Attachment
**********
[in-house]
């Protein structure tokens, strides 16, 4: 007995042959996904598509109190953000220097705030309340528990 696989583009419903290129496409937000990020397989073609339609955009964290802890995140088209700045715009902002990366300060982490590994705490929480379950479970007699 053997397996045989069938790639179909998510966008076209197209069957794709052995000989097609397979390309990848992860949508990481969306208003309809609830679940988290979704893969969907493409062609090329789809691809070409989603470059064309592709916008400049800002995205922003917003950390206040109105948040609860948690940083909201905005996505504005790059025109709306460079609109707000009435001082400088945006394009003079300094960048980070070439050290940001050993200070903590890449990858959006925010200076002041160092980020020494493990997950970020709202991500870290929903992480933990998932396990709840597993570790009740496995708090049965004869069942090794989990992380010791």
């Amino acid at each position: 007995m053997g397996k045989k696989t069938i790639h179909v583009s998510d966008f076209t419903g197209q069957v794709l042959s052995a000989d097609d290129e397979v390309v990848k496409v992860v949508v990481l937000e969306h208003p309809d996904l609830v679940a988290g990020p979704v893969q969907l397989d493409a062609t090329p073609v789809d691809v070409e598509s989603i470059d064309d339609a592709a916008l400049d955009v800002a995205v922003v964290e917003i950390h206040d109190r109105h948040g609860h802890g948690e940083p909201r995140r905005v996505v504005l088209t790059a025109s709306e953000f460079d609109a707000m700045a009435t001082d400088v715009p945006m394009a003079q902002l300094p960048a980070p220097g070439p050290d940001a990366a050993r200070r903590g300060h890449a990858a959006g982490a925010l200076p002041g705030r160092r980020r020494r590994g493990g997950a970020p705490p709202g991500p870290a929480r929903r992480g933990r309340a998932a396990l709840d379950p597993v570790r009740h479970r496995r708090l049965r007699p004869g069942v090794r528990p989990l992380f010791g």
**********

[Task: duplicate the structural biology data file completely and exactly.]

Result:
[in-house]
């Protein structure tokens, strides 16, 4: 007995042959996904598509109190953000220097705030309340528990 696989583009419903290129496409937000990020397989073609339609955009964290802890995140088209700045715009902002990366300060982490590994705490929480379950479970007699 053997397996045989069938790639179909998510966008076209197209069957794709052995000989097609397979390309990848992860949508990481969306208003309809609830679940988290979704893969969907493409062609090329789809691809070409989603470059064309592709916008400049800002995205922003917003950390206040109105948040609860948690940083909201905005996505504005790059025109709306460079609109707000009435001082400088945006394009003079300094960048980070070439050290940001050993200070903590890449990858959006925010200076002041160092980020020494493990997950970020709202991500870290929903992480933990998932396990709840597993570790009740496995708090049965004869069942090794989990992380010791």
């Amino acid at each position: 007995m053997g397996k045989k696989t069938i790639h179909v583009s998510d966008f076209t419903g197209q069957v794709l042959s052995a000989d097609d290129e397979v390309v990848k496409v992860v949508v990481l937000e969306h208003p309809d996904l609830v679940a988290g990020p979704v893969q969907l397989d493409a062609t090329p073609v789809d691809v070409e598509s989603i470059d064309d339609a592709a916008l400049d955009v800002a995205v922003v964290e917003i950390h206040d109190r109105h948040g609860h802890g948690e940083p909201r995140r905005v996505v504005l088209t790059a025109s709306e953000f460079d609109a707000m700045a009435t001082d400088v715009p945006m394009a003079q902002l300094p960048a980070p220097g070439p050290d940001a990366a050993r200070r903590g300060h890449a990858a959006g982490a925010l200076p002041g705030r160092r980020r020494r590994g493990g997950a970020p705490p709202g991500p870290a929480r929903r992480g933990r309340a998932a396990l709840d379950p597993v570790r009740h479970r496995r708090l049965r007699p004869g069942v090794r528990p989990l992380f010791g």